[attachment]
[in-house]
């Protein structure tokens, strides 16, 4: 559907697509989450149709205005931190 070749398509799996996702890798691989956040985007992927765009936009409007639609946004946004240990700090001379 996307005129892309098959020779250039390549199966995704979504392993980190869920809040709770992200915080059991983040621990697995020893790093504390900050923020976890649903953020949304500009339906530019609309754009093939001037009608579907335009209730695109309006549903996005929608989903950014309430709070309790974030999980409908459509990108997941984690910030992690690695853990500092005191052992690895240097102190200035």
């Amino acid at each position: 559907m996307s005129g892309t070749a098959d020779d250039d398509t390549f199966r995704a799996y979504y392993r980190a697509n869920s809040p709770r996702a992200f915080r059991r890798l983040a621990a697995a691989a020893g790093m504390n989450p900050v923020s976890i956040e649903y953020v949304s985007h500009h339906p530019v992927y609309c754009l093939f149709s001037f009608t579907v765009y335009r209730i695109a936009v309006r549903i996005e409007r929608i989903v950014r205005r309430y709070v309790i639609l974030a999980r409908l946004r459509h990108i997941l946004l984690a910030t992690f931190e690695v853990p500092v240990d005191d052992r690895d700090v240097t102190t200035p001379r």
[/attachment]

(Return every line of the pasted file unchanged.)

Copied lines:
[in-house]
């Protein structure tokens, strides 16, 4: 559907697509989450149709205005931190 070749398509799996996702890798691989956040985007992927765009936009409007639609946004946004240990700090001379 996307005129892309098959020779250039390549199966995704979504392993980190869920809040709770992200915080059991983040621990697995020893790093504390900050923020976890649903953020949304500009339906530019609309754009093939001037009608579907335009209730695109309006549903996005929608989903950014309430709070309790974030999980409908459509990108997941984690910030992690690695853990500092005191052992690895240097102190200035």
């Amino acid at each position: 559907m996307s005129g892309t070749a098959d020779d250039d398509t390549f199966r995704a799996y979504y392993r980190a697509n869920s809040p709770r996702a992200f915080r059991r890798l983040a621990a697995a691989a020893g790093m504390n989450p900050v923020s976890i956040e649903y953020v949304s985007h500009h339906p530019v992927y609309c754009l093939f149709s001037f009608t579907v765009y335009r209730i695109a936009v309006r549903i996005e409007r929608i989903v950014r205005r309430y709070v309790i639609l974030a999980r409908l946004r459509h990108i997941l946004l984690a910030t992690f931190e690695v853990p500092v240990d005191d052992r690895d700090v240097t102190t200035p001379r």